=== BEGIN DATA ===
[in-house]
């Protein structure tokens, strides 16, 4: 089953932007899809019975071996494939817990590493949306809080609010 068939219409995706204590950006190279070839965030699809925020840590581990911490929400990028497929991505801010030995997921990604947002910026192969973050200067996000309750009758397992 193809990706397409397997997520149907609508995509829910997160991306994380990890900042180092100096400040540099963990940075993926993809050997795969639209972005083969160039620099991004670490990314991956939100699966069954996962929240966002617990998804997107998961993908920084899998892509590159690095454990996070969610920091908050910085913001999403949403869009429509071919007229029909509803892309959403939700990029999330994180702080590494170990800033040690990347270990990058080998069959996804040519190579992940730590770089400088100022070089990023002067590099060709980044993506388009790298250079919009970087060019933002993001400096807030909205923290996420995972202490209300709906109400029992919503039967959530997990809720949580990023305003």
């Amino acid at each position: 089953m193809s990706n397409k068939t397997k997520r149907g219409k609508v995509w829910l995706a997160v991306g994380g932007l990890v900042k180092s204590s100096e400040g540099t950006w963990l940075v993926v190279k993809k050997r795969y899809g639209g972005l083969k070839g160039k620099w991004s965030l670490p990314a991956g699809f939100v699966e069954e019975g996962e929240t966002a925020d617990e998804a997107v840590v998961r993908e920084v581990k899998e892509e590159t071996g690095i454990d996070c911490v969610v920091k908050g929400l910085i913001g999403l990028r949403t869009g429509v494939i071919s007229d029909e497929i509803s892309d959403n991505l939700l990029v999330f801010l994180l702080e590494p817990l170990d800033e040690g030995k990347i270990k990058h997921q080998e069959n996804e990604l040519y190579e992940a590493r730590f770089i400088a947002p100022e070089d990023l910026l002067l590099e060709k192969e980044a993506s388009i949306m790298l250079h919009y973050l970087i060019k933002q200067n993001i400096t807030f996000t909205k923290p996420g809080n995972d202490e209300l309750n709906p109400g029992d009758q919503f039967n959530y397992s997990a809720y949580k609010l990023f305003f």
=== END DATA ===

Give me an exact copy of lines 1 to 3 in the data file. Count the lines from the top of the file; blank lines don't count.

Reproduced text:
[in-house]
């Protein structure tokens, strides 16, 4: 089953932007899809019975071996494939817990590493949306809080609010 068939219409995706204590950006190279070839965030699809925020840590581990911490929400990028497929991505801010030995997921990604947002910026192969973050200067996000309750009758397992 193809990706397409397997997520149907609508995509829910997160991306994380990890900042180092100096400040540099963990940075993926993809050997795969639209972005083969160039620099991004670490990314991956939100699966069954996962929240966002617990998804997107998961993908920084899998892509590159690095454990996070969610920091908050910085913001999403949403869009429509071919007229029909509803892309959403939700990029999330994180702080590494170990800033040690990347270990990058080998069959996804040519190579992940730590770089400088100022070089990023002067590099060709980044993506388009790298250079919009970087060019933002993001400096807030909205923290996420995972202490209300709906109400029992919503039967959530997990809720949580990023305003």
């Amino acid at each position: 089953m193809s990706n397409k068939t397997k997520r149907g219409k609508v995509w829910l995706a997160v991306g994380g932007l990890v900042k180092s204590s100096e400040g540099t950006w963990l940075v993926v190279k993809k050997r795969y899809g639209g972005l083969k070839g160039k620099w991004s965030l670490p990314a991956g699809f939100v699966e069954e019975g996962e929240t966002a925020d617990e998804a997107v840590v998961r993908e920084v581990k899998e892509e590159t071996g690095i454990d996070c911490v969610v920091k908050g929400l910085i913001g999403l990028r949403t869009g429509v494939i071919s007229d029909e497929i509803s892309d959403n991505l939700l990029v999330f801010l994180l702080e590494p817990l170990d800033e040690g030995k990347i270990k990058h997921q080998e069959n996804e990604l040519y190579e992940a590493r730590f770089i400088a947002p100022e070089d990023l910026l002067l590099e060709k192969e980044a993506s388009i949306m790298l250079h919009y973050l970087i060019k933002q200067n993001i400096t807030f996000t909205k923290p996420g809080n995972d202490e209300l309750n709906p109400g029992d009758q919503f039967n959530y397992s997990a809720y949580k609010l990023f305003f």